It's important to keep active when you get home after your surgery, as this will help you to recover. Try to do the same amount of exercise at home as you did with your physiotherapist at the hospital. After the first few days, you can start to increase the amount of exercise you do. Gentle walking is a good way to do this.
It's very important to increase your levels of physical activity gradually. You shouldn't do any strenuous or vigorous activity, such as weightlifting, as this can put a strain on your heart. Don’t do any heavy lifting for up to 12 weeks after surgery if your breast bone (sternum) was divided as it takes this long for the bone to heal.
It's important to rest properly too. When you sit down, make sure that you have your feet raised and supported, on a stool for example. Try to set aside specific times to rest and make sure that you stick to them.
You should stop exercising immediately if you feel:
If you develop any of these symptoms and they don't go away after a few minutes, contact your GP.
Between two and five in every 100 people have a mitral valve that is slightly misshapen and leaks. You won't usually need treatment unless you have symptoms such as palpitations (a sensation of a skipping or thumping heart beat) or chest pain.
A mitral valve prolapse can be a cause of a heart murmur (a noise from your heart caused by irregular blood flow), but it doesn't usually cause serious problems. If you have a heart murmur, your GP will refer you to a cardiologist (a doctor specialising in identifying and treating conditions of the heart and blood vessels) to find out exactly what is causing it.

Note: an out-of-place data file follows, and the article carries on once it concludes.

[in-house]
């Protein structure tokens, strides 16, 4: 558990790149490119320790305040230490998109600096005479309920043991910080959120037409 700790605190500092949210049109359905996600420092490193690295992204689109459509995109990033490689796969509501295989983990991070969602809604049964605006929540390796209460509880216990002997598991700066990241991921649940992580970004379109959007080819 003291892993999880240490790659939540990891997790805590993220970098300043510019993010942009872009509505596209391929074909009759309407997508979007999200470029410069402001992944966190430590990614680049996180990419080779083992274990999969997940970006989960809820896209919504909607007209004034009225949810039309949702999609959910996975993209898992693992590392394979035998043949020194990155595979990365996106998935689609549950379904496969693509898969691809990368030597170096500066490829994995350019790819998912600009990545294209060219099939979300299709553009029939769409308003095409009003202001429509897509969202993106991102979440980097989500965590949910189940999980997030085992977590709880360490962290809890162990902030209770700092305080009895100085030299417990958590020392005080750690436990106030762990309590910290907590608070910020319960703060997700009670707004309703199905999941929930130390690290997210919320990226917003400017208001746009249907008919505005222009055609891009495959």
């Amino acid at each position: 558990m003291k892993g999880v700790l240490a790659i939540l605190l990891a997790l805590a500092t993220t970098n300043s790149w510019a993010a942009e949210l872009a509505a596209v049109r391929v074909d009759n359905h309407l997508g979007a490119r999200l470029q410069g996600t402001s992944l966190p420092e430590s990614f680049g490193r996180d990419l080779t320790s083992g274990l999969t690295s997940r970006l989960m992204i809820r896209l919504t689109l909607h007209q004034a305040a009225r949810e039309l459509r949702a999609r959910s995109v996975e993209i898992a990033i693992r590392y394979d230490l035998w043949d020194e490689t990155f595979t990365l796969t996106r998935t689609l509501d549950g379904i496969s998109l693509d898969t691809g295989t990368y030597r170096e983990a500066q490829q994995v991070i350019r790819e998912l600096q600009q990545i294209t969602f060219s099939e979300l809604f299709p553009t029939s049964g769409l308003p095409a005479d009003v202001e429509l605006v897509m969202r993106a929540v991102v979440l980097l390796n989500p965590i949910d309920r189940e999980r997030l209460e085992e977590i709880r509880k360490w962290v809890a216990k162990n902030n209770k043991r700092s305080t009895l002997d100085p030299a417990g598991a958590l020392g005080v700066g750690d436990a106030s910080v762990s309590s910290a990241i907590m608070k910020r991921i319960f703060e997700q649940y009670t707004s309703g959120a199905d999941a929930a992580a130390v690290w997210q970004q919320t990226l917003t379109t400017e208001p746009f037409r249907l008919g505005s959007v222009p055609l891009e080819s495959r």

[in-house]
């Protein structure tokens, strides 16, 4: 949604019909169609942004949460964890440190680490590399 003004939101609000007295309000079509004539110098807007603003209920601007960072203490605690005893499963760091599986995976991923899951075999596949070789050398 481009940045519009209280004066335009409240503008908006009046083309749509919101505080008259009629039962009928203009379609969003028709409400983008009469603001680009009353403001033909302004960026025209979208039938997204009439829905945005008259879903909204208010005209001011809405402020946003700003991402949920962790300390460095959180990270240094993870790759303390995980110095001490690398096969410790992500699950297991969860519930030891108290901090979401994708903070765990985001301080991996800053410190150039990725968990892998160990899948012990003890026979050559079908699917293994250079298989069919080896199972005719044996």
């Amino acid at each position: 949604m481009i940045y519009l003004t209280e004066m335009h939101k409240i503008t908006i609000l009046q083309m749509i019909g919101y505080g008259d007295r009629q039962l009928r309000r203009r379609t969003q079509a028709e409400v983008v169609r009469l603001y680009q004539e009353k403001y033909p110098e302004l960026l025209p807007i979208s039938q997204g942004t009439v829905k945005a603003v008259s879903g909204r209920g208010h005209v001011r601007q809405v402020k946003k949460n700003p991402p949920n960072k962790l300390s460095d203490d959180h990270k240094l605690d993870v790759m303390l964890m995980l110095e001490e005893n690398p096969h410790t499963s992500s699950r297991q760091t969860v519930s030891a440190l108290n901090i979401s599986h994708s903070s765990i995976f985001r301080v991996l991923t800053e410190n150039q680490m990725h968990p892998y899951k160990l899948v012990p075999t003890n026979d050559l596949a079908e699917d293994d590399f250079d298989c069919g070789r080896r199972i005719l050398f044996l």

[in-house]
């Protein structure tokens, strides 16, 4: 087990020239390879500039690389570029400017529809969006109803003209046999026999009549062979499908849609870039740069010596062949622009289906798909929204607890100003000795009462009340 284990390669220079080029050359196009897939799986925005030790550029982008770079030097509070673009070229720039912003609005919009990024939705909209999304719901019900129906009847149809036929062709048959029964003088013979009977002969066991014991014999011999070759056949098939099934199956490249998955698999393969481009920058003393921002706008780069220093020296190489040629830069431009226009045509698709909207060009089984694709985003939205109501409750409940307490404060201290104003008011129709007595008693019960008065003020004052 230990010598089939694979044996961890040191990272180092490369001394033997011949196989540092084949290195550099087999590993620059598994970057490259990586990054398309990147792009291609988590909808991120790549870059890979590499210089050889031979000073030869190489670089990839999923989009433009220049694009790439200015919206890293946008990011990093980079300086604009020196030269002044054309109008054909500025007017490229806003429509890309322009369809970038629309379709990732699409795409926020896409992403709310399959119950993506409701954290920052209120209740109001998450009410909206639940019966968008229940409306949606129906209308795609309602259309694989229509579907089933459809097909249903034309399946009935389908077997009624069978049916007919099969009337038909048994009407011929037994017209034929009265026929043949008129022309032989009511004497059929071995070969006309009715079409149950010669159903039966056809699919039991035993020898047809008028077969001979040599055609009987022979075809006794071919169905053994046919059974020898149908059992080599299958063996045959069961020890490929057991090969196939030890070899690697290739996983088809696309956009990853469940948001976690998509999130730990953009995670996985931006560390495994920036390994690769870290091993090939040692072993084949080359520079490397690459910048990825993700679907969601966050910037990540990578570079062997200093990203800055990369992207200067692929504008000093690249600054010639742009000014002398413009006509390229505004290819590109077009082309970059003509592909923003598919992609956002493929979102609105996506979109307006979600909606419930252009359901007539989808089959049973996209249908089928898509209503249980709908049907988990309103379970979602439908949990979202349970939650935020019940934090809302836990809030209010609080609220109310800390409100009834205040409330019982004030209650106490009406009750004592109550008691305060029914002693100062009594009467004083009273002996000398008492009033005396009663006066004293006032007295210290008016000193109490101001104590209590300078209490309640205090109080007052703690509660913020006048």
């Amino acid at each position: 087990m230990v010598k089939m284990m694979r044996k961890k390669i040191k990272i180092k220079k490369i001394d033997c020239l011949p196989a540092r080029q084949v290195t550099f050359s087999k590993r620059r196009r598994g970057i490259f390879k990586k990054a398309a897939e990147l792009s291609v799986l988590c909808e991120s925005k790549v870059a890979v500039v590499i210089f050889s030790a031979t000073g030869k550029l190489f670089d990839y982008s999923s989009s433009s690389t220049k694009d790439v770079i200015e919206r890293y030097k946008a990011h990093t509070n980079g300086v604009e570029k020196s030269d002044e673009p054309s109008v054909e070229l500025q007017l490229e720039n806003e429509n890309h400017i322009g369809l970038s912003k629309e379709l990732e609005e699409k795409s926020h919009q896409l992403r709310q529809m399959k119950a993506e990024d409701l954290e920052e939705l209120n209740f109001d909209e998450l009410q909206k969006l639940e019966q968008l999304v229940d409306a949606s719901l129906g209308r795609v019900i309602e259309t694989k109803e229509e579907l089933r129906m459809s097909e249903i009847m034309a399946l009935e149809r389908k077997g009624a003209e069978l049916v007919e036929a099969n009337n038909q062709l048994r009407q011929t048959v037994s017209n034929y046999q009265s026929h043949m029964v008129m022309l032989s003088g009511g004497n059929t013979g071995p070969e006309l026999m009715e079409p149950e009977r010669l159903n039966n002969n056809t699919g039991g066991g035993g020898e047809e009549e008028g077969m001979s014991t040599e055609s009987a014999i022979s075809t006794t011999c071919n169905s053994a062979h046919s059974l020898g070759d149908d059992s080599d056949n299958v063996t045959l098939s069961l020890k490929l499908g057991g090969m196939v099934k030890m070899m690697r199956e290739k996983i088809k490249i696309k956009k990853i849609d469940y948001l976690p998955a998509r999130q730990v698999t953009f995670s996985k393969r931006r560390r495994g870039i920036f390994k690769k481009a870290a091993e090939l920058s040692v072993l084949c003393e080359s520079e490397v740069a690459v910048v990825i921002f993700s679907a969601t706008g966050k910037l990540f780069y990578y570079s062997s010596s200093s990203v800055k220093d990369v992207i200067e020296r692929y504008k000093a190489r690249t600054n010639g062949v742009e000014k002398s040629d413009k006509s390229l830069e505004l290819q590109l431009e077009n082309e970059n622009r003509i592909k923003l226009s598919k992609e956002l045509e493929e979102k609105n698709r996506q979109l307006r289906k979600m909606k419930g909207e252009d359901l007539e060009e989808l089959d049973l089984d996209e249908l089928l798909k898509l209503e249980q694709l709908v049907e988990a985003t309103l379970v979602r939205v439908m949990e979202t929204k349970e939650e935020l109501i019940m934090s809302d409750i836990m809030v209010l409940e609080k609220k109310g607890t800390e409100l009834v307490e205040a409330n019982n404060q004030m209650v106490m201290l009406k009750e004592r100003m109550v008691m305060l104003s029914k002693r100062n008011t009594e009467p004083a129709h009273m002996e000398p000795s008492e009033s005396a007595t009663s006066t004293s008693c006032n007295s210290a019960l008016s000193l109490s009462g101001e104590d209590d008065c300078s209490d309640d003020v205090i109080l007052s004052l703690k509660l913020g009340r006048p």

A mitral valve prolapse doesn't usually have any symptoms but you may have chest pain (angina), a fast heartbeat or palpitations.
You won't usually need treatment unless it's causing you problems. Your GP may prescribe you beta-blockers (eg bisoprolol) if your heart is beating too fast to help slow it down.
This will depend on what type of procedure you had and how well you are recovering. You should not make any plans involving flights until your surgeon has advised you that it’s safe to do so.
If you had open heart surgery without any complications afterwards, it’s usually safe for you to fly around 10 to 14 later, but always check with your surgeon. However, if any complications occur after your surgery, such as arrhythmias (an irregular heart beat), if your wound becomes infected or if you have any symptoms, such as chest pain, you will need to wait longer before you can fly.
If you’ve had percutaneous valve surgery rather than open surgery, you may be able to fly a few days after the operation depending on how well you’re recovering.
Always speak to your surgeon or GP before flying and follow their advice. If your doctor agrees that it’s safe for you to fly, make sure you have arrangements in place with your airline if you need assistance with your luggage.